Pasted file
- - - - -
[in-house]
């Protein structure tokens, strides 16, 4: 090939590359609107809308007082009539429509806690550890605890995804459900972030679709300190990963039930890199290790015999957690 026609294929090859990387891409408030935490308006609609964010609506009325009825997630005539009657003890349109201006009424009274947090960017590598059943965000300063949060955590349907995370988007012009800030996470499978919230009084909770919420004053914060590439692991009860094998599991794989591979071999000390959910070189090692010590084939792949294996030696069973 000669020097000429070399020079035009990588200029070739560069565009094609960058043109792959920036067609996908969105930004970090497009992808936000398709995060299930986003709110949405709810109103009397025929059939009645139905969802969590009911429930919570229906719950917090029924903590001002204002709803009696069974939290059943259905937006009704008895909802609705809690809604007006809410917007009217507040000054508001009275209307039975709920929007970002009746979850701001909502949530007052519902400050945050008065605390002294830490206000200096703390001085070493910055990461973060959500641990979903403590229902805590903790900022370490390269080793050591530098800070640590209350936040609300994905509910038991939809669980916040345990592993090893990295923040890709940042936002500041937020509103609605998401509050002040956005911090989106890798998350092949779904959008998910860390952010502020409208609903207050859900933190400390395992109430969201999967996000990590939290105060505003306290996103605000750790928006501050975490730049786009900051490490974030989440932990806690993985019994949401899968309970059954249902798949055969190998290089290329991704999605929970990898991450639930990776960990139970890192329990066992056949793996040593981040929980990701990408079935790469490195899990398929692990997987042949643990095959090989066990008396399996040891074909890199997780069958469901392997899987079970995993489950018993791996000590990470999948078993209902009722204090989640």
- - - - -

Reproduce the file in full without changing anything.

[in-house]
């Protein structure tokens, strides 16, 4: 090939590359609107809308007082009539429509806690550890605890995804459900972030679709300190990963039930890199290790015999957690 026609294929090859990387891409408030935490308006609609964010609506009325009825997630005539009657003890349109201006009424009274947090960017590598059943965000300063949060955590349907995370988007012009800030996470499978919230009084909770919420004053914060590439692991009860094998599991794989591979071999000390959910070189090692010590084939792949294996030696069973 000669020097000429070399020079035009990588200029070739560069565009094609960058043109792959920036067609996908969105930004970090497009992808936000398709995060299930986003709110949405709810109103009397025929059939009645139905969802969590009911429930919570229906719950917090029924903590001002204002709803009696069974939290059943259905937006009704008895909802609705809690809604007006809410917007009217507040000054508001009275209307039975709920929007970002009746979850701001909502949530007052519902400050945050008065605390002294830490206000200096703390001085070493910055990461973060959500641990979903403590229902805590903790900022370490390269080793050591530098800070640590209350936040609300994905509910038991939809669980916040345990592993090893990295923040890709940042936002500041937020509103609605998401509050002040956005911090989106890798998350092949779904959008998910860390952010502020409208609903207050859900933190400390395992109430969201999967996000990590939290105060505003306290996103605000750790928006501050975490730049786009900051490490974030989440932990806690993985019994949401899968309970059954249902798949055969190998290089290329991704999605929970990898991450639930990776960990139970890192329990066992056949793996040593981040929980990701990408079935790469490195899990398929692990997987042949643990095959090989066990008396399996040891074909890199997780069958469901392997899987079970995993489950018993791996000590990470999948078993209902009722204090989640």